A 22-year-old senior named Sarah Grunfeld complained to local Jewish groups that Professor Cameron Johnston had the audacity to exclaim “all Jews should be sterilized” in his “Self, Culture and Society” class.
Except that, had Grunfeld not tuned Johnston out before leaving the classroom in a huff, she might have heard him say “‘All Jews should be sterilized’…would be an example of an unacceptable and dangerous opinion.”
Luckily, Johnston managed to talk the Jewish community down from their calls to have him fired. The incident was “a very unfortunate misunderstanding,” said Centre for Israel and Jewish Affairs rep. Sheldon Goodman.
Grunfeld, however, is not backing down from her claim that Johnston is an anti-Semitic Jew: “The words, ‘Jews should be sterilized’ still came out of his mouth,” she told the Toronto Star, “so regardless of the context I still think that’s pretty serious.”
Comment of note:
“‘Jews should be sterilized’” – Sarah Grunfeld, York University student campaigning to have Jewish professor fired.
The Toronto News notes that, before anyone had talked to Professor Johnston, “She contacted Oriyah Barzilay, the president of Hasbara at York — an Israel advocacy group on campus — who then sent a press release to media and other Jewish community groups calling for Johnston to be fired.”
The stupidity of this episode goes without saying. I’ve noted before that being taken out of context is hardly the fault of the individual in question, and yet careers can and have been jeopardised by someone else jumping to wrong conclusions.
We need a new word, since “say” in this context is ambiguous. Did Prof. Johnston say that all jews should be sterilised? Yes and no. Those words literally came out of his mouth. However, he does not believe that sentence to be true, and was not affirming it to be true. He didn’t really say that. Prof. Johnston couldn’t respond: “I didn’t say that all jews should be sterilised”, because he did. However, the sentence – “Though I literally said the words ‘all jews should be sterilised’, from the context it was clear that I do not believe and was not affirming the proposition: ‘all jews should be sterilised'” – is too long to be a sound bite. We need a headline-able comeback, something as punchy as “I didn’t say that”, but literally true in cases of quotations taken out of context.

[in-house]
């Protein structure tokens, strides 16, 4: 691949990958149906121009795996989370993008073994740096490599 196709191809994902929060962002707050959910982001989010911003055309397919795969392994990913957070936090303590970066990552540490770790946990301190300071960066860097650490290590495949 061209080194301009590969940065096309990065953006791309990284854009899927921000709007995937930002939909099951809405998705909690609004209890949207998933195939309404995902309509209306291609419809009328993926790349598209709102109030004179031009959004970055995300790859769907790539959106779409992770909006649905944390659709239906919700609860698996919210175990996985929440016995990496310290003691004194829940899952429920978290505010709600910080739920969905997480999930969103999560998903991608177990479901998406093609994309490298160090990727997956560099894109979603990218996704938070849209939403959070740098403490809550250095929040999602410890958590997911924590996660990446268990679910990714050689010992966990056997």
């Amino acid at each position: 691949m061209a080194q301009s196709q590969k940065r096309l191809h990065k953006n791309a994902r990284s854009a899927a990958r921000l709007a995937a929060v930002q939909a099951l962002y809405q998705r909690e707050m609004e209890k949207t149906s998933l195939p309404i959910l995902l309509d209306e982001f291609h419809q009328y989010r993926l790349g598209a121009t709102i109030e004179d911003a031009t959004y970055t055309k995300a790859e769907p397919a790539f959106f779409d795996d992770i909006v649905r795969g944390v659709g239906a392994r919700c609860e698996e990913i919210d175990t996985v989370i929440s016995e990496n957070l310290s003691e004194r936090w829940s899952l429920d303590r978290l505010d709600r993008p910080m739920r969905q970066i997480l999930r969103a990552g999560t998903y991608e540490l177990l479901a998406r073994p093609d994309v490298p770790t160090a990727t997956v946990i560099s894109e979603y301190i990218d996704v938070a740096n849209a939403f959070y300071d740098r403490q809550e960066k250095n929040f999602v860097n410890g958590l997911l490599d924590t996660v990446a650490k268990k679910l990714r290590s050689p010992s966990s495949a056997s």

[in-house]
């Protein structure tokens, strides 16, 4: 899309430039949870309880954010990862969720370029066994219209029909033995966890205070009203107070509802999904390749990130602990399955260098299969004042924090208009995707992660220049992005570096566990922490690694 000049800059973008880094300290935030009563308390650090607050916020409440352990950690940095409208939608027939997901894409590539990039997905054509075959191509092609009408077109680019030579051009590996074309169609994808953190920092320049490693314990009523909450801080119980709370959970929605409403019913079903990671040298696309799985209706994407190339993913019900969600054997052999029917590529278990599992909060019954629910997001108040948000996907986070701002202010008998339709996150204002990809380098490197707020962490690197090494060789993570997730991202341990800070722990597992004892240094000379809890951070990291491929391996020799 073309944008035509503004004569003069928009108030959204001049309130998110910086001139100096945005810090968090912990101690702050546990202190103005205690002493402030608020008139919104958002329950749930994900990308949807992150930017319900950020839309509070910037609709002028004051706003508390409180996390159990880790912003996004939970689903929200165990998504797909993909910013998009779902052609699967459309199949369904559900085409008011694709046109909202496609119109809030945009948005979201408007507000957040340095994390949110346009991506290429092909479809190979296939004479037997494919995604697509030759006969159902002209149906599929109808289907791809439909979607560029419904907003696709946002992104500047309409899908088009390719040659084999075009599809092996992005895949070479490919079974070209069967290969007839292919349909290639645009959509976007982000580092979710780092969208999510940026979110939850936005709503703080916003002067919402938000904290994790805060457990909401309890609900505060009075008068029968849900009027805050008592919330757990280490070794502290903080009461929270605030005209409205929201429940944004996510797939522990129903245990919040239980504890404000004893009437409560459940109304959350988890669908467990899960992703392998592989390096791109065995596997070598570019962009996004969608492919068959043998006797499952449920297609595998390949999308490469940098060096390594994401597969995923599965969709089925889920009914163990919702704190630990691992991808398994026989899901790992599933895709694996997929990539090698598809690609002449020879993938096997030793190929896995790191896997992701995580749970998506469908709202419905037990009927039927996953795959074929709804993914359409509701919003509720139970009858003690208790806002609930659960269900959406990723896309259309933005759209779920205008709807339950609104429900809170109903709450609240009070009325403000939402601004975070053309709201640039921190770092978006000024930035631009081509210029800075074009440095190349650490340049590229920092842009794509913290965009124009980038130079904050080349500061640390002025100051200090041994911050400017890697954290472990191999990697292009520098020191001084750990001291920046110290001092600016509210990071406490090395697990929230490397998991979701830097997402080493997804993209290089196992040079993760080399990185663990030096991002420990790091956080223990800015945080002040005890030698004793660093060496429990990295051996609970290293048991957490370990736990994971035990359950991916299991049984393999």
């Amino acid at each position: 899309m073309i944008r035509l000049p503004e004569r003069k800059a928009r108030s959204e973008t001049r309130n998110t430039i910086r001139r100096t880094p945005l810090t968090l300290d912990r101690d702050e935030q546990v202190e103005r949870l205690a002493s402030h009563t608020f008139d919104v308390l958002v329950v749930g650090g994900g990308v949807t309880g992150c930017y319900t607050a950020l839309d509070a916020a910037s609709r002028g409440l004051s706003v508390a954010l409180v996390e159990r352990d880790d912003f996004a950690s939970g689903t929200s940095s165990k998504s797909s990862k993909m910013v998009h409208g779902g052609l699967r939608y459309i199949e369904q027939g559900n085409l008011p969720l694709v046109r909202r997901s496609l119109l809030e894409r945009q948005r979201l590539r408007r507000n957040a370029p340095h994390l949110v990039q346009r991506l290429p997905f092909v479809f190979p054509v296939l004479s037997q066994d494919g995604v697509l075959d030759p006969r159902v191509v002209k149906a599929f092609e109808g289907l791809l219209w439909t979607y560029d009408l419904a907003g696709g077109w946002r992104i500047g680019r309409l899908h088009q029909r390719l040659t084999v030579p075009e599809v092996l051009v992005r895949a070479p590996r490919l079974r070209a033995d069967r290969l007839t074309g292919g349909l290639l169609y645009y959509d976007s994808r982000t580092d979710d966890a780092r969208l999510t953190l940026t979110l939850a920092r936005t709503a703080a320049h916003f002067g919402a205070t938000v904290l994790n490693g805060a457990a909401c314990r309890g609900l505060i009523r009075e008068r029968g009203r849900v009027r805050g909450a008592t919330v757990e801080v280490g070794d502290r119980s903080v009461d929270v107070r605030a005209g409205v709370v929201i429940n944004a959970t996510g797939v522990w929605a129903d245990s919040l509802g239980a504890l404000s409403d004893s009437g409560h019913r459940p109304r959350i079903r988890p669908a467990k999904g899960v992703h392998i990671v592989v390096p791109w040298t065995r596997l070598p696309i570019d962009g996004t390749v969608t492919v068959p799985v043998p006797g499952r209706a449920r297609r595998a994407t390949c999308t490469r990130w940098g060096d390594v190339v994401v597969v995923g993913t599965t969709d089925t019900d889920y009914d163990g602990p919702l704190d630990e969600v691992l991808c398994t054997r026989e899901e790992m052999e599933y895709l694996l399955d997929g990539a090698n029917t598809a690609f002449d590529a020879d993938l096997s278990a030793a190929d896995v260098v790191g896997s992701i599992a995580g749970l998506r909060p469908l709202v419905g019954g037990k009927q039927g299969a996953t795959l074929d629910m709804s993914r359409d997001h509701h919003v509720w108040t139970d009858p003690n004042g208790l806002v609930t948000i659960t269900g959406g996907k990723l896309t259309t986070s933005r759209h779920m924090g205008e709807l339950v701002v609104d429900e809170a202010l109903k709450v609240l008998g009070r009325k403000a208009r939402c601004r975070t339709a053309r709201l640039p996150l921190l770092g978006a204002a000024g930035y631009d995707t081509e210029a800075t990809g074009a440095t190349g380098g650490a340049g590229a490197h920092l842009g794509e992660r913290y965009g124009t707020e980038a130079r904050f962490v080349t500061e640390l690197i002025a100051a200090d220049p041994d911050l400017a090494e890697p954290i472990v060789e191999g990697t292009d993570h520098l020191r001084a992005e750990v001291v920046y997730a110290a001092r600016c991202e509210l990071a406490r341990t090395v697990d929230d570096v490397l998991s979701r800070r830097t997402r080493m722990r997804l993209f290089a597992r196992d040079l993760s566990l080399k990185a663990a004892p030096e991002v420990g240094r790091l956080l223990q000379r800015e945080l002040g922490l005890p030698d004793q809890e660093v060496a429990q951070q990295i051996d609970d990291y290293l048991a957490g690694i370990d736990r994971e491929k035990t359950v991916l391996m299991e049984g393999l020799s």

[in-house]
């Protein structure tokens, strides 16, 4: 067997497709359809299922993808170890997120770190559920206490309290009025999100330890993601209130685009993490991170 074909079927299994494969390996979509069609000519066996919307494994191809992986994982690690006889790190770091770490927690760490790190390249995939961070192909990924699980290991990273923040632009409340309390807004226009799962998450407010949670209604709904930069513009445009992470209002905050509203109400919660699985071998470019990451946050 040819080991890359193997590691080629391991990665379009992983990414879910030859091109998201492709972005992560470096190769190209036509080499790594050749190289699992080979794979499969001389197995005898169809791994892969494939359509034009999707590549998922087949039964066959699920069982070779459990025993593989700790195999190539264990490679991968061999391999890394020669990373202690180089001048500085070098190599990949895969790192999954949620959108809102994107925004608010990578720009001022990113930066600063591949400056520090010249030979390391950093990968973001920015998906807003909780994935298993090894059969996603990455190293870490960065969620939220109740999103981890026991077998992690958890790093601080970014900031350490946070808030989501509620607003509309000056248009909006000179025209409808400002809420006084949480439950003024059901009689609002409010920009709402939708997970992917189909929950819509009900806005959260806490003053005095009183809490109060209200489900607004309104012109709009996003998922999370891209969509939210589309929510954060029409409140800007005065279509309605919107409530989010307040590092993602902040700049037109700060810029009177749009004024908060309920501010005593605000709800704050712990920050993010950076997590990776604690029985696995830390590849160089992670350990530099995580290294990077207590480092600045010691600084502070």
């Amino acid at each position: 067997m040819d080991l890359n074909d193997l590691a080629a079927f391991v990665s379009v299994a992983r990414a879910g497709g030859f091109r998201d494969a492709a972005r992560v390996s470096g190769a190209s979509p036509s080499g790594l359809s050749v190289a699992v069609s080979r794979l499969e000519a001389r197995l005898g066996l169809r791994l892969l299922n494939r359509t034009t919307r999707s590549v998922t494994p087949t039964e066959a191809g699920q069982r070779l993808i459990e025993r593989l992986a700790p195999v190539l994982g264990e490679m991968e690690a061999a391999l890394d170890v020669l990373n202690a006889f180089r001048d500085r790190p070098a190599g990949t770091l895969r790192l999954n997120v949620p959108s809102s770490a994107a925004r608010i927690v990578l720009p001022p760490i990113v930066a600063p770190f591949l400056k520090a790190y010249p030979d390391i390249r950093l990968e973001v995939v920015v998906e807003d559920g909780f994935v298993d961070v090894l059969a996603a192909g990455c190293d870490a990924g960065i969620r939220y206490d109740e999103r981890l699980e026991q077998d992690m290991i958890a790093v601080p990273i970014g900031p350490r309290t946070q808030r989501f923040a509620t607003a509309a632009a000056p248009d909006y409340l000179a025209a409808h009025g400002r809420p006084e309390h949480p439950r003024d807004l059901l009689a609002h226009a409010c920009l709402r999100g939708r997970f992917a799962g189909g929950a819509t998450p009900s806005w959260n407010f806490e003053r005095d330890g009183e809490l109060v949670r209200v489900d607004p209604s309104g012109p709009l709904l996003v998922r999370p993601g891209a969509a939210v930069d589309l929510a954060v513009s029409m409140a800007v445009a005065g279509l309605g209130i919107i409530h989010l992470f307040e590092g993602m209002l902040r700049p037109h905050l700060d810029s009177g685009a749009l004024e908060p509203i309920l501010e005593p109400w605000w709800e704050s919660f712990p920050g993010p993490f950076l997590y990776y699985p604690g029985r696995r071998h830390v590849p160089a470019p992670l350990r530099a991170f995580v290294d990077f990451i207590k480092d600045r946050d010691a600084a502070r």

Here’s the challenge. We need a single verb to put in this sentence:
I didn’t X that.
where X means something like: “affirm and believe, though the exact words that came out of my mouth – when taken out of context – seem to suggest otherwise”.
Some ideas: affirm, assert, claim, confirm, contend, declare, defend, endorse, profess, state, sustain, substantiate, support. These all seem a little weak. we need something stronger.
Finally, Oriyah Barzilay must resign. Anti-Semitism is a very serious thing, and a charge of anti-Semitism is a very serious charge. Likewise, a false accusation of anti-Semitism is a grievous thing – it needlessly damages the accused and cheapens the offence. Anyone willing to write a press release calling for a career to be ended over anti-Semitism while not making even the smallest effort to check the facts (in this case, the second half of the sentence in question) has so abused their position as a representative of the Jewish community that they must go. Those in a position to claim to be the victim of a hate crime must accept the full responsibility of a false accusation.